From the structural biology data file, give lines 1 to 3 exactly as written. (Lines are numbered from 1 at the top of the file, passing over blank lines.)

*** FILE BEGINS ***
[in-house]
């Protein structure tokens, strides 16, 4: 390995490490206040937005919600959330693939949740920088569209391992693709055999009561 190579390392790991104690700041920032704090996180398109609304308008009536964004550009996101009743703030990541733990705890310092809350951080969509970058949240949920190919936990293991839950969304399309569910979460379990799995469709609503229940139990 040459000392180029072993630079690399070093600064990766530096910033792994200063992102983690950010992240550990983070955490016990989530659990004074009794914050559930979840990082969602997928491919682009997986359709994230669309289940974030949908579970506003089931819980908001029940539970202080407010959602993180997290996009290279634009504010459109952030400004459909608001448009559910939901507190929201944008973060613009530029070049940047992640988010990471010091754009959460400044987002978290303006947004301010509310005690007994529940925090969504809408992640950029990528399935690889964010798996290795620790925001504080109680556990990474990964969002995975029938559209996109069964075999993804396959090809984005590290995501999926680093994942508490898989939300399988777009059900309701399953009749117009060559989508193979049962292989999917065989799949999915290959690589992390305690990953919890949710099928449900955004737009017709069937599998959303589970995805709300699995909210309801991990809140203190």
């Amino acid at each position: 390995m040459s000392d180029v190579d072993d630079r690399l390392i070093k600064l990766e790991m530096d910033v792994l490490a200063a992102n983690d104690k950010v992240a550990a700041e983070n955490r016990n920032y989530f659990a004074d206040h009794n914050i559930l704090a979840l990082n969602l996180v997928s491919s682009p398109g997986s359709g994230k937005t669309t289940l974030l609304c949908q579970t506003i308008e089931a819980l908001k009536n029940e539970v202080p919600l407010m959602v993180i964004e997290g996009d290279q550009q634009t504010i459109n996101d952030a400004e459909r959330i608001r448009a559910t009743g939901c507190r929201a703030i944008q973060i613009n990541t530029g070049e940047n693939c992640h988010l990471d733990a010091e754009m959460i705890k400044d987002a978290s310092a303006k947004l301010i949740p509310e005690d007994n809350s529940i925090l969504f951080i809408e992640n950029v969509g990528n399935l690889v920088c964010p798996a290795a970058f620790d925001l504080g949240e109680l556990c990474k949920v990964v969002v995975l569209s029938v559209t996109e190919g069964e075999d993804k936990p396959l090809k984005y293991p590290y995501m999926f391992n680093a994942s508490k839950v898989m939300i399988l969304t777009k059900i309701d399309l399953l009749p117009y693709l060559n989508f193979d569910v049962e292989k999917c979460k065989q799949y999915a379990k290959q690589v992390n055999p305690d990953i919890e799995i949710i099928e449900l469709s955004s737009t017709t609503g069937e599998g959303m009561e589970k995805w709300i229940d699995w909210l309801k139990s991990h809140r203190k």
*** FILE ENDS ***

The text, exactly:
[in-house]
């Protein structure tokens, strides 16, 4: 390995490490206040937005919600959330693939949740920088569209391992693709055999009561 190579390392790991104690700041920032704090996180398109609304308008009536964004550009996101009743703030990541733990705890310092809350951080969509970058949240949920190919936990293991839950969304399309569910979460379990799995469709609503229940139990 040459000392180029072993630079690399070093600064990766530096910033792994200063992102983690950010992240550990983070955490016990989530659990004074009794914050559930979840990082969602997928491919682009997986359709994230669309289940974030949908579970506003089931819980908001029940539970202080407010959602993180997290996009290279634009504010459109952030400004459909608001448009559910939901507190929201944008973060613009530029070049940047992640988010990471010091754009959460400044987002978290303006947004301010509310005690007994529940925090969504809408992640950029990528399935690889964010798996290795620790925001504080109680556990990474990964969002995975029938559209996109069964075999993804396959090809984005590290995501999926680093994942508490898989939300399988777009059900309701399953009749117009060559989508193979049962292989999917065989799949999915290959690589992390305690990953919890949710099928449900955004737009017709069937599998959303589970995805709300699995909210309801991990809140203190």
């Amino acid at each position: 390995m040459s000392d180029v190579d072993d630079r690399l390392i070093k600064l990766e790991m530096d910033v792994l490490a200063a992102n983690d104690k950010v992240a550990a700041e983070n955490r016990n920032y989530f659990a004074d206040h009794n914050i559930l704090a979840l990082n969602l996180v997928s491919s682009p398109g997986s359709g994230k937005t669309t289940l974030l609304c949908q579970t506003i308008e089931a819980l908001k009536n029940e539970v202080p919600l407010m959602v993180i964004e997290g996009d290279q550009q634009t504010i459109n996101d952030a400004e459909r959330i608001r448009a559910t009743g939901c507190r929201a703030i944008q973060i613009n990541t530029g070049e940047n693939c992640h988010l990471d733990a010091e754009m959460i705890k400044d987002a978290s310092a303006k947004l301010i949740p509310e005690d007994n809350s529940i925090l969504f951080i809408e992640n950029v969509g990528n399935l690889v920088c964010p798996a290795a970058f620790d925001l504080g949240e109680l556990c990474k949920v990964v969002v995975l569209s029938v559209t996109e190919g069964e075999d993804k936990p396959l090809k984005y293991p590290y995501m999926f391992n680093a994942s508490k839950v898989m939300i399988l969304t777009k059900i309701d399309l399953l009749p117009y693709l060559n989508f193979d569910v049962e292989k999917c979460k065989q799949y999915a379990k290959q690589v992390n055999p305690d990953i919890e799995i949710i099928e449900l469709s955004s737009t017709t609503g069937e599998g959303m009561e589970k995805w709300i229940d699995w909210l309801k139990s991990h809140r203190k």